Whanganui River: Whakahoro to Pipiriki (4 days / 88 km)
What a great shared adventure for me and my two teenagers! I spent four days paddling and camping by the river with my daughter (14) in a canoe with me, and with my son (16) in a kayak. While we were very comfortable on the ocean and in kayaks, we had never paddled a canoe before or been on a multi day river trip, so I was a little unsure of how this combination would work, but it turned out to be perfect. It gave my son some independence and my daughter was happy to be at the front of the canoe with me steering.
I selected to complete the most scenic section of the river over 4 days to give us time to enjoy the scenery and to get to campsites with plenty of time to pitch our tent and cook dinner. Other groups completed this same section of the river over 3 days, but that meant a 7 hour paddle on the first day! We hired the canoe and kayak and were self-guided.
Trip Completed: January 2023
Starting Point: Whakahoro, Whanganui River, New Zealand
Ending Point: Pipiriki, Whanganui River, New Zealand
Total Distance: 88 km
Duration: 4 days
Whanganui National Park in the Manawatu/Whanganui region in New Zealand.
Maps and Resources
Map and Guidebook: View Whanganui Journey paddling guide for a detailed map and route guide.
Campsite Reservations: In the Great Walks season (1 October 2023 – 30 April 2024) reservations are required for huts and campsites. Outside the Great Walks season (1 May 2023 – 30 September 2023) reservations are not required — huts and campsites are first come, first serve. Reservations can be made on the Official Whanganui River Journey Page.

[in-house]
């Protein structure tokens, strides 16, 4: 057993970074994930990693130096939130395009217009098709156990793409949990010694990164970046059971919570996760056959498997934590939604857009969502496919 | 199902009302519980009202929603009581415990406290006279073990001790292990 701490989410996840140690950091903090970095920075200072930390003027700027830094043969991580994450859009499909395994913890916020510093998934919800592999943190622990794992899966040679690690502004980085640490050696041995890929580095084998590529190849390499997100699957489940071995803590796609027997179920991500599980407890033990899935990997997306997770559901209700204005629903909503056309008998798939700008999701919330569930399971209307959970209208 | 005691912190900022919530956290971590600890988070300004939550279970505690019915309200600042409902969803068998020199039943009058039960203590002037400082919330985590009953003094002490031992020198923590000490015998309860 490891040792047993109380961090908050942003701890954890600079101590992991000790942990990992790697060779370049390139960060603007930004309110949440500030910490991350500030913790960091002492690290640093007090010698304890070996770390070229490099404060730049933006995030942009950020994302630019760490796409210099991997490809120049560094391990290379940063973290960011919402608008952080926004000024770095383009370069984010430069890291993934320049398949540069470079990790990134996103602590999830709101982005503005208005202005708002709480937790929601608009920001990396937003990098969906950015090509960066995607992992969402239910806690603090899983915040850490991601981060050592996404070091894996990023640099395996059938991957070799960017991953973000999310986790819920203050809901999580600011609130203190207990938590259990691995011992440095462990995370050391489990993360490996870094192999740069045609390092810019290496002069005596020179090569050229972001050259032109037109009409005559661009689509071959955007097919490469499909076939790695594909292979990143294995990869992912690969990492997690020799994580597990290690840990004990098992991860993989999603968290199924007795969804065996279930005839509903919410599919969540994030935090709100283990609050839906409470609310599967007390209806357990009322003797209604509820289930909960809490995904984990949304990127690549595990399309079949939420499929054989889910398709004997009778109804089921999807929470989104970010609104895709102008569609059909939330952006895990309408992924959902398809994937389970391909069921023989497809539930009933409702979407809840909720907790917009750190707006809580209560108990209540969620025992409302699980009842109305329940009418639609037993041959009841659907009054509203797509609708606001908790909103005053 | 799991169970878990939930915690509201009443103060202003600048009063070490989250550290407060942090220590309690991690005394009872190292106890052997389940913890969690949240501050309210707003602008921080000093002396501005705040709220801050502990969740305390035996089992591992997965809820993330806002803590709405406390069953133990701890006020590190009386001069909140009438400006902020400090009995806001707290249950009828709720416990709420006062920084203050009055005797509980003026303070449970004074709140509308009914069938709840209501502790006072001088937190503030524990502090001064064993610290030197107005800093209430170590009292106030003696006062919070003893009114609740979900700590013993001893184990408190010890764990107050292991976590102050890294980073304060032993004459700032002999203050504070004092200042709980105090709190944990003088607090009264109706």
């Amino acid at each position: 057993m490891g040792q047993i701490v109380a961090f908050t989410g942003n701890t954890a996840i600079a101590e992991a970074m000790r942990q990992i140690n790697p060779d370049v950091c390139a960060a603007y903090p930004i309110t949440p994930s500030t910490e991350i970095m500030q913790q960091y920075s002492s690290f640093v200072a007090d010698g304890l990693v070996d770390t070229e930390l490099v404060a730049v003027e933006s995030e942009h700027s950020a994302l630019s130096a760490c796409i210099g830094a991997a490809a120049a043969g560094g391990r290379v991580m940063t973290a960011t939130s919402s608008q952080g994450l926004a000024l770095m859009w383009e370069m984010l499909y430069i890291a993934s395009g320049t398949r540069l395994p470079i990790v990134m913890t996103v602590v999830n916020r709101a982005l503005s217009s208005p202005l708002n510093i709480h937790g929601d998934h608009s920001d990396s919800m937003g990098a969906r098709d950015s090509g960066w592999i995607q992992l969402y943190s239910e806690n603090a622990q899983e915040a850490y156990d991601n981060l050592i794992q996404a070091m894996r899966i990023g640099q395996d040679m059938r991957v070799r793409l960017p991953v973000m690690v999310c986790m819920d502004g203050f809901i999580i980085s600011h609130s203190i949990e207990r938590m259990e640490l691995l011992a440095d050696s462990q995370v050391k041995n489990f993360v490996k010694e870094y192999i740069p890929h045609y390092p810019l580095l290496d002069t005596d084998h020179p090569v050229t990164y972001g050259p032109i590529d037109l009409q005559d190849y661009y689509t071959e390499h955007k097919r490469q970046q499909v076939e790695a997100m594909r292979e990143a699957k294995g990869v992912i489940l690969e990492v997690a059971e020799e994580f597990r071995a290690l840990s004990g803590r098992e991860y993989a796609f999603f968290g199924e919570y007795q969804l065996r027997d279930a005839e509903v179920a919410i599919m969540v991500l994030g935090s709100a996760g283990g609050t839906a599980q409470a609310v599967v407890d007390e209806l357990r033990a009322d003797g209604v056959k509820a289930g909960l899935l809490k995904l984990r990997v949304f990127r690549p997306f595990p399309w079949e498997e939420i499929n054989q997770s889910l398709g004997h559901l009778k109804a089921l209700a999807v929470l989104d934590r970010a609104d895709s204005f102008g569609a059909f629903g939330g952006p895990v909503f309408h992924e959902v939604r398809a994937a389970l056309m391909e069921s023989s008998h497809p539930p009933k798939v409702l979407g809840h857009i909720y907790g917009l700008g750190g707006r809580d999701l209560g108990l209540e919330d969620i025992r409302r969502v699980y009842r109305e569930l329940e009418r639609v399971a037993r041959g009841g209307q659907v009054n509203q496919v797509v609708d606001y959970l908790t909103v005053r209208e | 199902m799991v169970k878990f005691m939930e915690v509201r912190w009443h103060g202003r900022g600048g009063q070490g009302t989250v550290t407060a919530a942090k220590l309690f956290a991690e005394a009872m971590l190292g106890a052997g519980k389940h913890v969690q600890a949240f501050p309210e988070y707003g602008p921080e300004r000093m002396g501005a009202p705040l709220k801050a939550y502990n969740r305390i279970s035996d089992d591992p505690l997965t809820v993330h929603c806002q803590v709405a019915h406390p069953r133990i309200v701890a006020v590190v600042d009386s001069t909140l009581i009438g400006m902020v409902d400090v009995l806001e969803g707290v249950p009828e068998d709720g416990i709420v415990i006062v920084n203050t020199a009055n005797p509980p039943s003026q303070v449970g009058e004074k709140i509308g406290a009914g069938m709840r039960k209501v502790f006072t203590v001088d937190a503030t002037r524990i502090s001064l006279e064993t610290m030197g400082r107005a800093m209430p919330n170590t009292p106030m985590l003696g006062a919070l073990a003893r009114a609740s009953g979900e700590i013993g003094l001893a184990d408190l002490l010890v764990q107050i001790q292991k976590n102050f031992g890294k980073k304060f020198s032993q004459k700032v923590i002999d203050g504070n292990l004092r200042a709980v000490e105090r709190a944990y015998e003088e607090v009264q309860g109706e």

Outfitters & Shuttles
Outfitter: You can hire canoes from Whanganui River Canoes.
Road Trip to Raetihi Campground
Like many of our adventures, this one started with a 5 hour road trip. Lots of nervous energy in the car, with questions about how far we had to paddle each day, and how big the rapids were. I love this part of an adventure – it’s the excitement of what’s to come. My son had a great spotify playlist for us to listen to, apparently he’d only chosen a couple of songs and then used the Spotify ‘enhance’ option. It resulted in lots of songs I hadn’t heard in years amongst others like “Dirty Deeds” and “Three is a magic number” great for singing along to. We also played the number plate ABC game (spot every letter of the alphabet on number plates). Who knew I, O & V have never been used on number plates in NZ!
Day 1: Whakahoro to Ohauora (27 km)
After loading up our gear, we were off with a group of around 20 other paddlers to Whakahoro – a 1.5 hour drive on mostly unsealed roads. When we arrived at the river, there was an extensive safety briefing, some paddling instruction and we were also issued with a Spot Gen 3 GPS tracker for any emergencies (more on that later). We started paddling around 11am – I felt for those that had a 7 hour paddle ahead of them.
As we got underway and left Whakahoro behind, negotiating the first few rapids was straight forward and we soon settled into a paddling rhythm. We all realised pretty quickly that staying in the fast flowing water after a rapid was like getting on the travelator at the airport.
The Whanganui River has lots of grade 1 rapids and a few grade 2. The two biggest rapids – Naporo and 50/50 were on our final day. The main risk as explained to us in the safety briefing was the abundance of large rocks and trees that we could get stuck on.